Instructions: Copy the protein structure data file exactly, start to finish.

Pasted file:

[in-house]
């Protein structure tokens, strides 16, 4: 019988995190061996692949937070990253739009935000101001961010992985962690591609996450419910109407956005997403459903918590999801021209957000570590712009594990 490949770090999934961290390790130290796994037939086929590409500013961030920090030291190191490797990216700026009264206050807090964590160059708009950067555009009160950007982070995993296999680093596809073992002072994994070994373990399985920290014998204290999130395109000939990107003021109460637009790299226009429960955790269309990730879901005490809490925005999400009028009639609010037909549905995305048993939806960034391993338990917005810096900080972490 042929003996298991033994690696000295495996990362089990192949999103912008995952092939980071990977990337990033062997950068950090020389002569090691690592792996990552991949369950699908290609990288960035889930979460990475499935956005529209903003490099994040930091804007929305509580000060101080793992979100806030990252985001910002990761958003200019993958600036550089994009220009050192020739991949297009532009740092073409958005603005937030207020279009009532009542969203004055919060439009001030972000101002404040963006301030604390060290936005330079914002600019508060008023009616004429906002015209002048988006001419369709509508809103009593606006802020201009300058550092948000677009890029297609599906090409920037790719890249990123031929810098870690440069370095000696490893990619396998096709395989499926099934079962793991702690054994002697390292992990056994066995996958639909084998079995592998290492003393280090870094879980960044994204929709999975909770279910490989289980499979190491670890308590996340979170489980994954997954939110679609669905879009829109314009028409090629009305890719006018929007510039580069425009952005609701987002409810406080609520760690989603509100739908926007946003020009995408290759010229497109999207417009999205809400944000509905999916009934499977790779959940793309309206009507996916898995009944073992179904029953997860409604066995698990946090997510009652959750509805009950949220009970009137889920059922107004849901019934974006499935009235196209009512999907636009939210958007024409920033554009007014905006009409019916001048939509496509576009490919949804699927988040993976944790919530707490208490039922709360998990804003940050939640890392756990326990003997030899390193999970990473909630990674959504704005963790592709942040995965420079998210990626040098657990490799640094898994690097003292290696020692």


[in-house]
């Protein structure tokens, strides 16, 4: 019988995190061996692949937070990253739009935000101001961010992985962690591609996450419910109407956005997403459903918590999801021209957000570590712009594990 490949770090999934961290390790130290796994037939086929590409500013961030920090030291190191490797990216700026009264206050807090964590160059708009950067555009009160950007982070995993296999680093596809073992002072994994070994373990399985920290014998204290999130395109000939990107003021109460637009790299226009429960955790269309990730879901005490809490925005999400009028009639609010037909549905995305048993939806960034391993338990917005810096900080972490 042929003996298991033994690696000295495996990362089990192949999103912008995952092939980071990977990337990033062997950068950090020389002569090691690592792996990552991949369950699908290609990288960035889930979460990475499935956005529209903003490099994040930091804007929305509580000060101080793992979100806030990252985001910002990761958003200019993958600036550089994009220009050192020739991949297009532009740092073409958005603005937030207020279009009532009542969203004055919060439009001030972000101002404040963006301030604390060290936005330079914002600019508060008023009616004429906002015209002048988006001419369709509508809103009593606006802020201009300058550092948000677009890029297609599906090409920037790719890249990123031929810098870690440069370095000696490893990619396998096709395989499926099934079962793991702690054994002697390292992990056994066995996958639909084998079995592998290492003393280090870094879980960044994204929709999975909770279910490989289980499979190491670890308590996340979170489980994954997954939110679609669905879009829109314009028409090629009305890719006018929007510039580069425009952005609701987002409810406080609520760690989603509100739908926007946003020009995408290759010229497109999207417009999205809400944000509905999916009934499977790779959940793309309206009507996916898995009944073992179904029953997860409604066995698990946090997510009652959750509805009950949220009970009137889920059922107004849901019934974006499935009235196209009512999907636009939210958007024409920033554009007014905006009409019916001048939509496509576009490919949804699927988040993976944790919530707490208490039922709360998990804003940050939640890392756990326990003997030899390193999970990473909630990674959504704005963790592709942040995965420079998210990626040098657990490799640094898994690097003292290696020692």